A tasty, if not always tasteful, tale of supernatural mayhem that fans of King and Crichton alike will enjoy.

Pub Date: June 16, 2020

ISBN: 978-1-9848-2678-7

Page Count: 304

Publisher: Del Rey/Ballantine

Review Posted Online: Feb. 9, 2020

Kirkus Reviews Issue: March 1, 2020

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Dark and unsettling, this novel’s end arrives abruptly even as readers are still moving at a breakneck speed.


Ten years after her teenage daughter went missing, a mother begins a new relationship only to discover she can't truly move on until she answers lingering questions about the past.

Laurel Mack’s life stopped in many ways the day her 15-year-old daughter, Ellie, left the house to study at the library and never returned. She drifted away from her other two children, Hanna and Jake, and eventually she and her husband, Paul, divorced. Ten years later, Ellie’s remains and her backpack are found, though the police are unable to determine the reasons for her disappearance and death. After Ellie’s funeral, Laurel begins a relationship with Floyd, a man she meets in a cafe. She's disarmed by Floyd’s charm, but when she meets his young daughter, Poppy, Laurel is startled by her resemblance to Ellie. As the novel progresses, Laurel becomes increasingly determined to learn what happened to Ellie, especially after discovering an odd connection between Poppy’s mother and her daughter even as her relationship with Floyd is becoming more serious. Jewell’s (I Found You, 2017, etc.) latest thriller moves at a brisk pace even as she plays with narrative structure: The book is split into three sections, including a first one which alternates chapters between the time of Ellie’s disappearance and the present and a second section that begins as Laurel and Floyd meet. Both of these sections primarily focus on Laurel. In the third section, Jewell alternates narrators and moments in time: The narrator switches to alternating first-person points of view (told by Poppy’s mother and Floyd) interspersed with third-person narration of Ellie’s experiences and Laurel’s discoveries in the present. All of these devices serve to build palpable tension, but the structure also contributes to how deeply disturbing the story becomes. At times, the characters and the emotional core of the events are almost obscured by such quick maneuvering through the weighty plot.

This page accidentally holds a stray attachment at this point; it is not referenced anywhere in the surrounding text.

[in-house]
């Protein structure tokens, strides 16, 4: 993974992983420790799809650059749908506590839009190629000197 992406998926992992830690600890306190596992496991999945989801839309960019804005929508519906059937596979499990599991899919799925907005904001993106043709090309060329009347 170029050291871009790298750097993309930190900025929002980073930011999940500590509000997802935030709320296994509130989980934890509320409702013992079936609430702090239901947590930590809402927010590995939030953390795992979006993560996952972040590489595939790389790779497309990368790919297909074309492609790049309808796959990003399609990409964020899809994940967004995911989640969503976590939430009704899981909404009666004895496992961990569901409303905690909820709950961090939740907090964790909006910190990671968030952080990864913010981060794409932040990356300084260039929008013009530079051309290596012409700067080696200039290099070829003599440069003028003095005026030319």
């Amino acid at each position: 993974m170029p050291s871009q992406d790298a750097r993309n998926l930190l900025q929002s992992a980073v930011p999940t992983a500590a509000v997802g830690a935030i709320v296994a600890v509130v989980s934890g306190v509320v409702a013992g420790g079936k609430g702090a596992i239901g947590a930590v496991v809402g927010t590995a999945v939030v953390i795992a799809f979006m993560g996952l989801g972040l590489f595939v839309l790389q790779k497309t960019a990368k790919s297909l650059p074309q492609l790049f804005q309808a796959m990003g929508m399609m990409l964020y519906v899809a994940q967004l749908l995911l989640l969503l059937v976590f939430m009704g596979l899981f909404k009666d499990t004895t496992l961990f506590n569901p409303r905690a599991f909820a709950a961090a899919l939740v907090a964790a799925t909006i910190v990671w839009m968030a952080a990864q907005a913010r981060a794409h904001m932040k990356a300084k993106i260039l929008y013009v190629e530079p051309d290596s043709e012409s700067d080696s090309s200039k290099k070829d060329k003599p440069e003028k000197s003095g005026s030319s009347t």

Dark and unsettling, this novel’s end arrives abruptly even as readers are still moving at a breakneck speed.

Pub Date: April 24, 2018

ISBN: 978-1-5011-5464-5

Page Count: 368

Publisher: Atria

Review Posted Online: Feb. 5, 2018

Kirkus Reviews Issue: Feb. 15, 2018